This musical brings to the stage the tragedy and the humanity of 9/11 and is a series of vignettes as we deal with the passengers and crew of an American Airlines flight which was forced to land there and was detained for several days. What is real is how the passengers were from many backgrounds; Black, Caucasian, Islamic, Jewish, Christian, gay; and children were among them as well as pets who were confined to the luggage hold of the plane.

The passengers were desperate to contact family and friends to advise abut their situation and learn how the others were doing. The amount of info the passengers were provided about the attacks was limited, and the phone system was totally overloaded. So where would these 7,000 passengers and crews from more than three dozen trans-Atlantic flights sleep, eat and live?

The people of Gander stepped up to the plate in a marvelous way. Every personal and community asset was used to house, feed and care for these unexpected guests. It is a true story about some incredible people and it moves each of us. We see it as a living example of the concept that the more we know those of other cultures, the less inclined we may be to harm them. And there is truth in the concept that when we help others we are helping ourselves.

A dozen hard working performers tell their tales by 15 musical numbers played by the onstage band of 8 players. The musical numbers may not be like Annie or Cats, but the essence of the story is one that no one who sees it shall fail to retain. It kind of makes you wish you could visit Gander one day; although few, if any, of us will get to do so. More info at FoxTheatre.org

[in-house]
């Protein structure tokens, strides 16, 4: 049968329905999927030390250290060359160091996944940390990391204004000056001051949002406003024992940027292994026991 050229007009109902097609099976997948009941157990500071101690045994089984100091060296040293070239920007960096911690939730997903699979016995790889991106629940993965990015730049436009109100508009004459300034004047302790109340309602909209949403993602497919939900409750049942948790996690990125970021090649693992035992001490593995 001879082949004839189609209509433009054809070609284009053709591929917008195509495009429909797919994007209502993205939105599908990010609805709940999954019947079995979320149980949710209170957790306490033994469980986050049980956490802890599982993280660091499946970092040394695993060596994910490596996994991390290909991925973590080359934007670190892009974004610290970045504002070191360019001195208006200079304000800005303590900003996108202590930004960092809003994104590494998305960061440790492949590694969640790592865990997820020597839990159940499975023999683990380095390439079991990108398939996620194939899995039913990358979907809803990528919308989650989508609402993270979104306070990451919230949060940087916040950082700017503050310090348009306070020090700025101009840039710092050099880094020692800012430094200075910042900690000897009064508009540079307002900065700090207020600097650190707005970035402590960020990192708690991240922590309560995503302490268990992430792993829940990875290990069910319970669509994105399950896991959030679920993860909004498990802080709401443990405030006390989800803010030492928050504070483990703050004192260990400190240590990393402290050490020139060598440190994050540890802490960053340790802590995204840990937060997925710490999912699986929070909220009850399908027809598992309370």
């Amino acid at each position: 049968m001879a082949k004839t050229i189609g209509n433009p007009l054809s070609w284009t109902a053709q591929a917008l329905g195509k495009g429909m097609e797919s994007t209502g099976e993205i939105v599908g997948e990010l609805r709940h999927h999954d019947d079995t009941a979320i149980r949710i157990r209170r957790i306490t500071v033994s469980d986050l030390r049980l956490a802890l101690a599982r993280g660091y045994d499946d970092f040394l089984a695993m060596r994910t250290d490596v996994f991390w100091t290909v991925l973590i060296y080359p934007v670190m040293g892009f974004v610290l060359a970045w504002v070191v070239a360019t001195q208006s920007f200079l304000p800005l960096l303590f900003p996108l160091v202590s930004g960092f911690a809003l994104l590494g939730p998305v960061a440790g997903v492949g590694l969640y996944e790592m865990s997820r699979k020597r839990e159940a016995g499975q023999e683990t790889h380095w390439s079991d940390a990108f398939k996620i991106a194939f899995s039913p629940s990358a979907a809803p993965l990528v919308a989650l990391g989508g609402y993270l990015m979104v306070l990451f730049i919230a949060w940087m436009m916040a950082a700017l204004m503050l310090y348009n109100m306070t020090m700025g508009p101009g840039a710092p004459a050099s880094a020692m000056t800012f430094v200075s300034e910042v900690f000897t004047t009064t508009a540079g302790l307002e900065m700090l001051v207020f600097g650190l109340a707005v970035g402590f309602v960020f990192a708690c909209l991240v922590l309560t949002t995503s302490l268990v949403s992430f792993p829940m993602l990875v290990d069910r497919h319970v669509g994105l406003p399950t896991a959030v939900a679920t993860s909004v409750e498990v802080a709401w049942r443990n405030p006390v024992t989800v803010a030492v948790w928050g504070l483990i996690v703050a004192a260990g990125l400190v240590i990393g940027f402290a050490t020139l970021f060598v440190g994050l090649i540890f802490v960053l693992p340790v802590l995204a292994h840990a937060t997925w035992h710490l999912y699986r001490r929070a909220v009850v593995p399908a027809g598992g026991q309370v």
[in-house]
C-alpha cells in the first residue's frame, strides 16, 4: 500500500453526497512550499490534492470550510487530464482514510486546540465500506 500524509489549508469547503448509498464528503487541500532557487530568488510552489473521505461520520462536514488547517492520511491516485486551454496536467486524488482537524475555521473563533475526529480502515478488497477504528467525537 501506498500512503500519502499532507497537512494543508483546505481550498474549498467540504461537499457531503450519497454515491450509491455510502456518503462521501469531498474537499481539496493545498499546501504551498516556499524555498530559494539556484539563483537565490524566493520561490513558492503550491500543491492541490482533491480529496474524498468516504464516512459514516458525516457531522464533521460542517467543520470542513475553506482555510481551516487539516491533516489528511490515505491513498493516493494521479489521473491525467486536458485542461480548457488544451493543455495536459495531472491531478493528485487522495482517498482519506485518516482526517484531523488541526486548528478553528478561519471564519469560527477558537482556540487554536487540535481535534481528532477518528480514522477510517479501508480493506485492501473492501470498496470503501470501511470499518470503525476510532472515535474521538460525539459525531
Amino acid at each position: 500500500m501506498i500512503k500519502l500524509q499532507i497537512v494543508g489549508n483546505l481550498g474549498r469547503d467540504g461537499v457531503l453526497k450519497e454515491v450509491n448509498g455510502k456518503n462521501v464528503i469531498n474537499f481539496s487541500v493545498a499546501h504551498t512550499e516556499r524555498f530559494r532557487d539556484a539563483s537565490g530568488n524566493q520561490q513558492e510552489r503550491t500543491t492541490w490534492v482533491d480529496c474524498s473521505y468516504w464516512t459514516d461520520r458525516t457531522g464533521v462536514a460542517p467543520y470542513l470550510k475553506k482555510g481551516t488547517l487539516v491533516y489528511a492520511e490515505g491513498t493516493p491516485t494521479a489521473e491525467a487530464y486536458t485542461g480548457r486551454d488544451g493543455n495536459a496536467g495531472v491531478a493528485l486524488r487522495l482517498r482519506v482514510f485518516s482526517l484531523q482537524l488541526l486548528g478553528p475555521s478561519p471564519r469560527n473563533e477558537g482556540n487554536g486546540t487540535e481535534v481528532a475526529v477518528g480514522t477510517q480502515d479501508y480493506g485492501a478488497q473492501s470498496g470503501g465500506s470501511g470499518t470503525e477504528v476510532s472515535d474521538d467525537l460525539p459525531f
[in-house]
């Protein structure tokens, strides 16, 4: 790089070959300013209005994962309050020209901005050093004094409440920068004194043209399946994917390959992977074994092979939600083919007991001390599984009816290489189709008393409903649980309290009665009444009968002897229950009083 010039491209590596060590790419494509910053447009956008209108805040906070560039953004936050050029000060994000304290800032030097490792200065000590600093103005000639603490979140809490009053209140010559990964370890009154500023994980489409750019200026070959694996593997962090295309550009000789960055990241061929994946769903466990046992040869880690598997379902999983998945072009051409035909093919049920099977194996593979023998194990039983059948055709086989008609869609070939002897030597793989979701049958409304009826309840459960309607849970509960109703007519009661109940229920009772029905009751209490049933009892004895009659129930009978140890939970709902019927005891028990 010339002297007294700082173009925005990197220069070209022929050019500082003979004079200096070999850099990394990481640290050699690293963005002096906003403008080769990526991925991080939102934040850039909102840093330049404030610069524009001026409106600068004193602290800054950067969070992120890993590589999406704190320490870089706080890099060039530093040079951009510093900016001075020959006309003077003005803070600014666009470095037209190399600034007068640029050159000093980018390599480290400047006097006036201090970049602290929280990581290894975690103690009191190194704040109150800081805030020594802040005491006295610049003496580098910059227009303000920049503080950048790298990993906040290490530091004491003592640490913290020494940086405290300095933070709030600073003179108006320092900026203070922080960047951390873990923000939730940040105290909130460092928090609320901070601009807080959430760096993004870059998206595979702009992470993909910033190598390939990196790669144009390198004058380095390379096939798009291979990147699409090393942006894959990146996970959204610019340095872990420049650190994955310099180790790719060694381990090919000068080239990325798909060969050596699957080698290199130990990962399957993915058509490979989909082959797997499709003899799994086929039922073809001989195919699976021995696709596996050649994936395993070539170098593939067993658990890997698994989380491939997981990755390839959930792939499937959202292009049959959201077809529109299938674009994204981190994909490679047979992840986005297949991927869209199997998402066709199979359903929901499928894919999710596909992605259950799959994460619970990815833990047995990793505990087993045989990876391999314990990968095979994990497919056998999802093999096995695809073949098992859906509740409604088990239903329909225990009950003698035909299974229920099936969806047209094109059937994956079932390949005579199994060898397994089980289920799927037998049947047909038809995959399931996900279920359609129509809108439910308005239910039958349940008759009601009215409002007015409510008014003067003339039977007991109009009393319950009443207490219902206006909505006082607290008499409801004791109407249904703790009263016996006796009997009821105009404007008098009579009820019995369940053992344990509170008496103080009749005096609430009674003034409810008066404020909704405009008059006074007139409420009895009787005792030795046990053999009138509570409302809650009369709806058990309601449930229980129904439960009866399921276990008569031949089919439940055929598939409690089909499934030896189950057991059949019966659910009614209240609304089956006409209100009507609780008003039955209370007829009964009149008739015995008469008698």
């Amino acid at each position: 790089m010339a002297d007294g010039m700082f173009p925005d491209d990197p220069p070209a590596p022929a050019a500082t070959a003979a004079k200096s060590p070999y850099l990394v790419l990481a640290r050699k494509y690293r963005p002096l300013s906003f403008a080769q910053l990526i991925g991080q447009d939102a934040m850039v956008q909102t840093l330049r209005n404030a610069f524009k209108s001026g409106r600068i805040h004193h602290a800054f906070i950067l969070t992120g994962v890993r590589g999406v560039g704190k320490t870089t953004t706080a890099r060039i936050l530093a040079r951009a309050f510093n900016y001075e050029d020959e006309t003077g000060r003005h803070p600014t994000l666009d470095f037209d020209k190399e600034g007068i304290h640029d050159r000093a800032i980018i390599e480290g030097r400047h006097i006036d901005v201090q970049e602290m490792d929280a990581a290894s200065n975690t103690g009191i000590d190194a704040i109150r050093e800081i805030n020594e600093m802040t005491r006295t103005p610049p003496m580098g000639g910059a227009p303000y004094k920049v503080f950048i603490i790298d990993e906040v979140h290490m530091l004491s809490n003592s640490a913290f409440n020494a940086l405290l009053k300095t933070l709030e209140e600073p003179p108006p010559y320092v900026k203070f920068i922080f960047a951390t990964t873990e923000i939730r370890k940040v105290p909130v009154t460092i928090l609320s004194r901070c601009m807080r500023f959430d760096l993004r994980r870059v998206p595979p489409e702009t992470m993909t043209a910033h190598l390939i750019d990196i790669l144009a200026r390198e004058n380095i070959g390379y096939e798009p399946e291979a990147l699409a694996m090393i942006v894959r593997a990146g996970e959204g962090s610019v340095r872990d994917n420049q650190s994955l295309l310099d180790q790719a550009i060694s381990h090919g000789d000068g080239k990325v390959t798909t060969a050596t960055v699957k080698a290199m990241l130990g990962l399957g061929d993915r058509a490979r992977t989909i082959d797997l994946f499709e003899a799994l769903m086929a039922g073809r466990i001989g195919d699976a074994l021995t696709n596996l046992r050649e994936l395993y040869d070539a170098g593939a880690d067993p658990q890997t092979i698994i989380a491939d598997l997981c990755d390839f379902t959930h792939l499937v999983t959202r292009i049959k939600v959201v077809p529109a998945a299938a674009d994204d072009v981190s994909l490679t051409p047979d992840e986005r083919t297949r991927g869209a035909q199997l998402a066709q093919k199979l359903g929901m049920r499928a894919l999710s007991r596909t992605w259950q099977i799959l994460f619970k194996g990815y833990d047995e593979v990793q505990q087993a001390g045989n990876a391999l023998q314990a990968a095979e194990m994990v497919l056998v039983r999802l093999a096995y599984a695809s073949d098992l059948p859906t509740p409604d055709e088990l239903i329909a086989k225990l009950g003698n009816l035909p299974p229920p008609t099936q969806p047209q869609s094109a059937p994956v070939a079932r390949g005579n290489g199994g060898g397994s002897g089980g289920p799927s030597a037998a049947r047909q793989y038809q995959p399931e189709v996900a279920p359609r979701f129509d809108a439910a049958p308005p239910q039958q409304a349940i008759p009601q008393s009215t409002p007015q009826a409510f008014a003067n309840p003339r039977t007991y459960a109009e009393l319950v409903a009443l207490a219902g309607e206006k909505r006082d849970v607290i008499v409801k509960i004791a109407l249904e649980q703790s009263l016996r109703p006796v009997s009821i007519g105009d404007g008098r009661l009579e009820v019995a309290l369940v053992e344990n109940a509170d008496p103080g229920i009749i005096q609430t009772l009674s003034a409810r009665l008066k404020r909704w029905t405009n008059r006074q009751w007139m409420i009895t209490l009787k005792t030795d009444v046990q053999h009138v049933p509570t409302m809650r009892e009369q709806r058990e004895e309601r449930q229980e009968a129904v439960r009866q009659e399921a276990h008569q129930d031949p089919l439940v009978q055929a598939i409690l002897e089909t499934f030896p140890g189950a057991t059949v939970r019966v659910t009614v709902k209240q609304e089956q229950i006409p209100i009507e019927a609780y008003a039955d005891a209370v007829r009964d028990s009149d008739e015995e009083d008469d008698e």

Appco Alumni Series
through June 23, 2019

Amiri Baraka penned this one 55 years ago, and I guess it suggests that the more things go, the more they can stay the same.

Dai’Sean Garrett makes his debut as a director for this one act show on the black box stage of the Aurora Theatre. Markell Williams shows up as Clay, a passenger on a subway car in New York City.  He’s a well attired and educated Black gent and he has to deal with a goof-ball White gal named Lula, who comes on to him on the subway car. Not likely to happen on the trains these days.

She admits that she lies a lot, but she also has almost ESP abilities when it comes to sizing people up. Their interaction starts off pretty calm, gets to be sublime, then gets to be a fight to the very end. A third player, Johnathan T. Anderson takes the next seat on the car in a cameo role for a couple of minutes as the show comes to it’s end.

Nobody gets killed in this version, although originally one of them did. The name for the show is thought to be derived from the slaves being brought to this new land by Dutch ships coming into New Amsterdam a/k/a NYC. It is not a show for kiddies nor Ms Prim. Yes, there are a few expletives; but more difficult to deal with is the use of the N-word so many times; regardless of which character is mouthing off.

The cast and crew do a fine job on a difficult short run, short script running about 50 minutes. And, hopefully each will benefit from this one as their careers go to the launch pad.